At a time when architecture had yet to achieve formal professional recognition in Canada, Burke’s commitment to organization, education, and standards is significant. As early as 1874 he was elected to the newly formed Ontario Society of Artists; two years later he was among those who tried, unsuccessfully, to establish an architects’ association. In 1887, when the Architectural Guild of Toronto came into being, he served on its executive. He then participated, in 1889, in founding the Ontario Association of Architects, which he served as president (1894, 1905–7), as examiner and instructor for many of its educational programs, and for years as chair of its Toronto chapter. In 1906–7 he also sat on the federal board of assessors appointed to select, from an open competition, a design for departmental buildings in Ottawa. When a bitter dispute erupted over the government’s appropriation of ideas submitted by the competing architects, Burke was among those who responded by setting up the Architectural Institute of Canada in 1907. At its first general assembly, in Ottawa the following year, he was elected a vice-president. He served on the Toronto Technical School Board, belonged to the Engineers’ Club of Toronto and the Royal Institute of British Architects, and was an associate member of the Royal Canadian Academy of Arts and vice-president of the Toronto Guild of Civic Art, which involved him extensively in city planning.
Burke’s sober nature, prudent methodologies, and determination to keep abreast of modern developments, along with his tireless public service, earned him the regard of his colleagues and placed him at the forefront of the architectural profession in Canada. In politics he was a Liberal who none the less supported the Conservatives’ National Policy of protective tariffs. According to Henry James Morgan, Burke believed “that Can[ada] should be a united nation, free from sectarian or class distinctions, and for this reason [he] is opposed to a dual language and separate schs.”; “all labour questions affecting [the] genl. public” should, he maintained, be resolved by “compulsory arbitration.” In Toronto he belonged to the National, Canadian, and Rosedale Golf clubs, and served for many years at Jarvis Street Baptist Church as a Sunday-school teacher, chair of the choir committee, and deacon.
Edmund Burke’s unexpected death from pneumonia in 1919 produced a deep sense of loss. The board of the Ontario Association of Architects eulogized his moral rectitude, painstaking care, and altruism, and, more personally, his kindness of heart and graciousness of manner, which had often been tested in acrimonious debate. Survived by his wife and their three daughters, he was interred at Mount Pleasant Cemetery, for which, in 1893, he had designed the mortuary chapel.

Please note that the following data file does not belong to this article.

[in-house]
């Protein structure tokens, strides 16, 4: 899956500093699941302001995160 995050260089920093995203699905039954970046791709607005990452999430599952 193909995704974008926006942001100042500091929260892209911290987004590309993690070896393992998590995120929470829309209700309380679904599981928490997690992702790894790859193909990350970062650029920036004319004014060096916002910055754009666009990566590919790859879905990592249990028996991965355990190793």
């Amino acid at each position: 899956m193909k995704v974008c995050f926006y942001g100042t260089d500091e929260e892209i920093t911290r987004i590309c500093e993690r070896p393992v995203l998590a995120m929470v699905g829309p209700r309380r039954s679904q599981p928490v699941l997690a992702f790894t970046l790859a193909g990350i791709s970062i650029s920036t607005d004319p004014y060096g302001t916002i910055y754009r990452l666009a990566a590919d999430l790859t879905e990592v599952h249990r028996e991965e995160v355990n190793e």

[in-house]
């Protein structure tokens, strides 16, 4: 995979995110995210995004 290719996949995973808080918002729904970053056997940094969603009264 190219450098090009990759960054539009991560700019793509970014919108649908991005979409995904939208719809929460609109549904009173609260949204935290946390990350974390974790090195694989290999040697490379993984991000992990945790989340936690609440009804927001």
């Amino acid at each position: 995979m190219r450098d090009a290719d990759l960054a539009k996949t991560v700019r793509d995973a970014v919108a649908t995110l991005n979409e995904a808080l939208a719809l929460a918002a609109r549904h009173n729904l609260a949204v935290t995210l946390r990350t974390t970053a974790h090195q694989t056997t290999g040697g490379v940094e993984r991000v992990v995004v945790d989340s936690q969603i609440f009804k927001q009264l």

The main repositories for drawings from the firms in which Edmund Burke was a partner are AO, Architectural Drawings Coll., C 11 (Horwood coll.); MTRL, SC, Henry Langley papers; Canadian Baptist Arch., McMaster Divinity College (Hamilton, Ont.); PAM, HBCA; City of Vancouver Arch., Add. mss 787 (plans for the Hudson’s Bay Company store in Vancouver); and ANQ-M, P-147 (coll. des plans d’architecture).
Writings by Burke or details concerning his career appear in Allisonia (Sackville, N.B.); American Architect and Building News (Boston); Beaver; Canadian Architect and Builder (Toronto); Civic Guild of Toronto, Monthly Bull.; Construction (Toronto); and McMaster Univ. Monthly (Toronto).
AO, C 11, MU 3985, indentures of agreement, 1871–1909; F 1140; F 1403; RG 22-305, nos.13364, 37398; RG 55-17-63, no.694 CP. Art Institute of Chicago, D. H. Burnham letter-books. City of Toronto Arch., RG 5, F, building permits; RG 242 (Civic Improvement Committee), report, 28 Dec. 1911. Mount Allison Univ. Arch. (Sackville), Mount Allison Univ., Board of regents, minutes of meetings, 31 May, 8 Aug. 1893. Mount Pleasant Cemetery (Toronto), Burial records and tombstone inscription. MTRL, SC, Civic Guild of Toronto papers; Picture Coll. NA, RG 11, 4239, file 1298-1; RG 31, C1, 1861, Toronto, St Andrew’s Ward: 1108; 1871, St Andrew’s Ward: 2; St David’s Ward: 9; 1881, St Thomas’s Ward: 19. PANB, RS 159, 15/4: 420, no.8093. Private arch., Robert Hill (Toronto), “The biographical dictionary of architects in Canada, 1800–1950,” ed. Robert Hill (research project in progress). UCC-C, Church records, Toronto Conference, St Luke’s United (Toronto), Sherbourne Street Methodist, board of trustees, minutes, 1871–94; Trinity Methodist/United (Toronto), board of trustees, September–October 1887. UTA, A74-0018/96. Evening Star (Toronto), 4, 15 March, 13 April 1893. Globe, 3 Jan. 1919. Toronto Daily Mail, 29 Dec. 1876. Toronto Daily Star, 3 Jan. 1919. E. [R.] Arthur, Toronto, no mean city, revised by S. A. Otto (3rd ed., Toronto, 1986). Can., House of Commons, Debates, 1907–13. Canadian men and women of the time (Morgan; 1898 and 1912). A. [K.] Carr, “From William Hay to Burke, Horwood & White: a case history in Canadian architectural draughting style,” Soc. for the Study of Architecture in Canada, Bull. (Edmonton), 15 (1990), no.2: 41–51; “‘On the highest plane of his possibilities’: the career of Toronto architect Edmund Burke (1850–1919)” (phd thesis, Univ. of Toronto, 1990); Toronto architect Edmund Burke: redefining Canadian architecture (Montreal and Kingston, Ont., 1995). Kelly Crossman, Architecture in transition: from art to practice, 1885–1906 (Kingston and Montreal, 1987). William Davies, Letters of William Davies, Toronto, 1854–1861, ed. W. S. Fox (Toronto, 1945). William Dendy et al., Toronto observed: its architecture, patrons, and history (Toronto, 1986). Directory, Toronto, 1850/51, 1878, 1889, 1913. Institute of Architects of Canada, First report of the secretary to the provisional board for 1907 meeting ([Toronto?, 1907?]; copy at the Royal Architectural Institute of Canada, Ottawa). Macmillan encyclopedia of architects, ed. A. K. Placzek (4v., New York and London, 1982), 1: 341. Geoffrey Simmins, Ontario Association of Architects: a centennial history, 1889–1989 (Toronto, 1989). Toronto, Board of Trade, “A souvenir”: a history of the growth of the Queen City and its board of trade, with biographical sketches of the principal members thereof (Montreal and Toronto, 1893); City Council, Minutes of proc., 1910–11; Mechanics’ Institute, Annual report, with an abstract of the proceedings of the annual meeting, 1866–67. Toronto Guild of Civic Art, Report on a comprehensive plan for systematic improvements in Toronto ([Toronto], 1909). A village within a city: the story of Lorne Park Estates (Cheltenham, Ont., 1980).